Originally Posted by Shasta69 View Post
You have French doors in your shop???? Good grief Man!

It's a basement workshop and I had to take out the original patio slider and put in the French doors in order to get the CJ in and out as needed.
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Unread 02-27-2010, 10:24 PM   #8
mcmud
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There may be some confusion to the differences of the two applications.

It is my opinion that the Borg & Beck style pressure plate was OEM except for the Iron Duke in the CJ until the '82 build year when the diaphragm clutch cover became OEM. It is seen in the photo keith460 has provided.

The diaphragm style used a Belleville or conical spring and it allowed a relatively light pedal effort as compared to the coil type springs of the Borg & Beck style but it is said to hold better.
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Unread 02-28-2010, 06:03 AM   #9
keith460
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Found an article on the internet that describes the differences in pressure plates that mcmud is referring too.

Pressure Plates

The pressure plate's job is to apply the clamp load to squeeze the clutch plate firmly between the pressure plate and the flywheel. In the performance world, there are basically three types of pressure plates: the Long style, the Borg & Beck, and the diaphragm. Of these three, the diaphragm is the best plate for street use, but all three offer certain advantages.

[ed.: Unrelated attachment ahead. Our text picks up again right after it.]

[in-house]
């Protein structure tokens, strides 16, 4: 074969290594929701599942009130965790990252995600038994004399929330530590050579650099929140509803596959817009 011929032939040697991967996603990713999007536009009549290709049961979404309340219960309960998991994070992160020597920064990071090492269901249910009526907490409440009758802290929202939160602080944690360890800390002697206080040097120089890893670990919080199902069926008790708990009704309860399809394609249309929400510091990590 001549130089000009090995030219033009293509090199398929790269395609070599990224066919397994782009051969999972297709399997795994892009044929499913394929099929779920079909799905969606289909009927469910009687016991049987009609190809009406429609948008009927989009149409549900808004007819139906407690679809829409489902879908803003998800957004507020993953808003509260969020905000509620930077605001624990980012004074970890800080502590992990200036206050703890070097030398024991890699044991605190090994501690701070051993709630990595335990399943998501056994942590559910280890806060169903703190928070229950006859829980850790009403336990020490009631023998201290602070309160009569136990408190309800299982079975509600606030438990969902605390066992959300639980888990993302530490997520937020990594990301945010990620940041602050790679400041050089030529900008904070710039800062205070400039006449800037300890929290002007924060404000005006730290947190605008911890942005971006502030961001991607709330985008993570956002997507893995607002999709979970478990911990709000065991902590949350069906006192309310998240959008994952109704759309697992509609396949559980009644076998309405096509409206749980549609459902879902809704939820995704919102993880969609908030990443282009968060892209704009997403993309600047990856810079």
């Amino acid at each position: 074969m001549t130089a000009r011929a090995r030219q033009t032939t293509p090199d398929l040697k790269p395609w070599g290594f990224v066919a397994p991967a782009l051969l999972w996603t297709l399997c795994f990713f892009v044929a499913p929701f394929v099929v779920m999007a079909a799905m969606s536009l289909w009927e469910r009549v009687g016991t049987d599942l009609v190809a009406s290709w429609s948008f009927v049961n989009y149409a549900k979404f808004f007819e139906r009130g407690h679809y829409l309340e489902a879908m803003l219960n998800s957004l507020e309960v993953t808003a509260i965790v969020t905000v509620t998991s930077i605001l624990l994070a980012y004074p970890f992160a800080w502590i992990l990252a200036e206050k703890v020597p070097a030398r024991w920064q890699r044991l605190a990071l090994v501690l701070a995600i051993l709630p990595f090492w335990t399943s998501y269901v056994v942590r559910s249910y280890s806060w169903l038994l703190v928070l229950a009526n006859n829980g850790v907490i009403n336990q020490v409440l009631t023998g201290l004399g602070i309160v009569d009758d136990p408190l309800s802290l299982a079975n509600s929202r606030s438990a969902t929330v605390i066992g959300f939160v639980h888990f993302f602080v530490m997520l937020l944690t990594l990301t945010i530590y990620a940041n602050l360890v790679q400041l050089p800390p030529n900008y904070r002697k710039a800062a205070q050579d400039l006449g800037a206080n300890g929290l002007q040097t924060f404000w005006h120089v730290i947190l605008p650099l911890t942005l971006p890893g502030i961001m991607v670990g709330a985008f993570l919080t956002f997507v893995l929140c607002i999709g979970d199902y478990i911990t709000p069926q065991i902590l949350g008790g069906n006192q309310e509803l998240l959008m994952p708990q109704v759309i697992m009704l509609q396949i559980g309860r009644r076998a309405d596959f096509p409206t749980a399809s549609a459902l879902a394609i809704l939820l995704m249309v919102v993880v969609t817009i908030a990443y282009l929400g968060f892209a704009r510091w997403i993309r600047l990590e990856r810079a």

The Long pressure plate is easily identified by the three thin fingers that engage the release bearing. Under the pressure plate cover is a series of nine coil springs. In order to release the clutch, you must compress these springs. The lever arrangement allows the clutch tuner to add small weights to increase centrifugal loading on the pressure plate as engine speed increases. The Long style is mainly used for drag race applications where the static load (established by the stand height) can be adjusted separately from centrifugal load.


The Borg & Beck style is similar to the Long style and is basically a street version of the Long style pressure plate. It can be identified by the somewhat wider three fingers that release plate pressure by compressing the coil springs found under the pressure plate "hat." Certain applications of the Borg & Beck also offer centrifugal assist for high-rpm, high-horsepower applications. The Borg & Beck uses rollers inside the cover that are forced to the outside under centrifugal force to increase the plate load with rpm.


The diaphragm pressure plate uses a single, large Bellville-style spring to load the pressure plate. There are several advantages to this style of spring. First, it loads the pressure plate evenly since the pressure is equally applied to the entire plate assembly. Second, and more importantly, as the Bellville spring is compressed (clutch released), it reaches a point where the pedal effort decreases when the spring over-centers. This makes holding the clutch pedal in at a stoplight much easier than a coil spring type pressure plate.


Recently, companies like Centerforce have attached weights to the fingers of the Bellville spring to add centrifugal load to the spring like the Long and Borg & Beck pressure plates. This does work, although the load increase is not tremendous, it does tend to help the clutch hold the power.